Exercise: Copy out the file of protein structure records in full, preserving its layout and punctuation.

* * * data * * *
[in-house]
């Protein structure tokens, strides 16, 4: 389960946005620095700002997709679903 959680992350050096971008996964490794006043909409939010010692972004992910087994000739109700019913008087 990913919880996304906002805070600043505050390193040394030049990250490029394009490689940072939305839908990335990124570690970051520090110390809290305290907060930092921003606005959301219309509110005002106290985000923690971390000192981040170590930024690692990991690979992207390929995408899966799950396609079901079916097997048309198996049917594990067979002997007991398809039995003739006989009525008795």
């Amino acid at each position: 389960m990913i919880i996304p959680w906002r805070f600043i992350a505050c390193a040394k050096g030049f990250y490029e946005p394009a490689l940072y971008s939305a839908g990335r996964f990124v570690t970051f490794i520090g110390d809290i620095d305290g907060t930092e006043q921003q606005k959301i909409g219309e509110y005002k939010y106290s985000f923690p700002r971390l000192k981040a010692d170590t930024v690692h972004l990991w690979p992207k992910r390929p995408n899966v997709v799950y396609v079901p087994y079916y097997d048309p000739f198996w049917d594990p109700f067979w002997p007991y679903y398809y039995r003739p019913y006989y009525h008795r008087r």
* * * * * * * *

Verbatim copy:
[in-house]
């Protein structure tokens, strides 16, 4: 389960946005620095700002997709679903 959680992350050096971008996964490794006043909409939010010692972004992910087994000739109700019913008087 990913919880996304906002805070600043505050390193040394030049990250490029394009490689940072939305839908990335990124570690970051520090110390809290305290907060930092921003606005959301219309509110005002106290985000923690971390000192981040170590930024690692990991690979992207390929995408899966799950396609079901079916097997048309198996049917594990067979002997007991398809039995003739006989009525008795």
């Amino acid at each position: 389960m990913i919880i996304p959680w906002r805070f600043i992350a505050c390193a040394k050096g030049f990250y490029e946005p394009a490689l940072y971008s939305a839908g990335r996964f990124v570690t970051f490794i520090g110390d809290i620095d305290g907060t930092e006043q921003q606005k959301i909409g219309e509110y005002k939010y106290s985000f923690p700002r971390l000192k981040a010692d170590t930024v690692h972004l990991w690979p992207k992910r390929p995408n899966v997709v799950y396609v079901p087994y079916y097997d048309p000739f198996w049917d594990p109700f067979w002997p007991y679903y398809y039995r003739p019913y006989y009525h008795r008087r």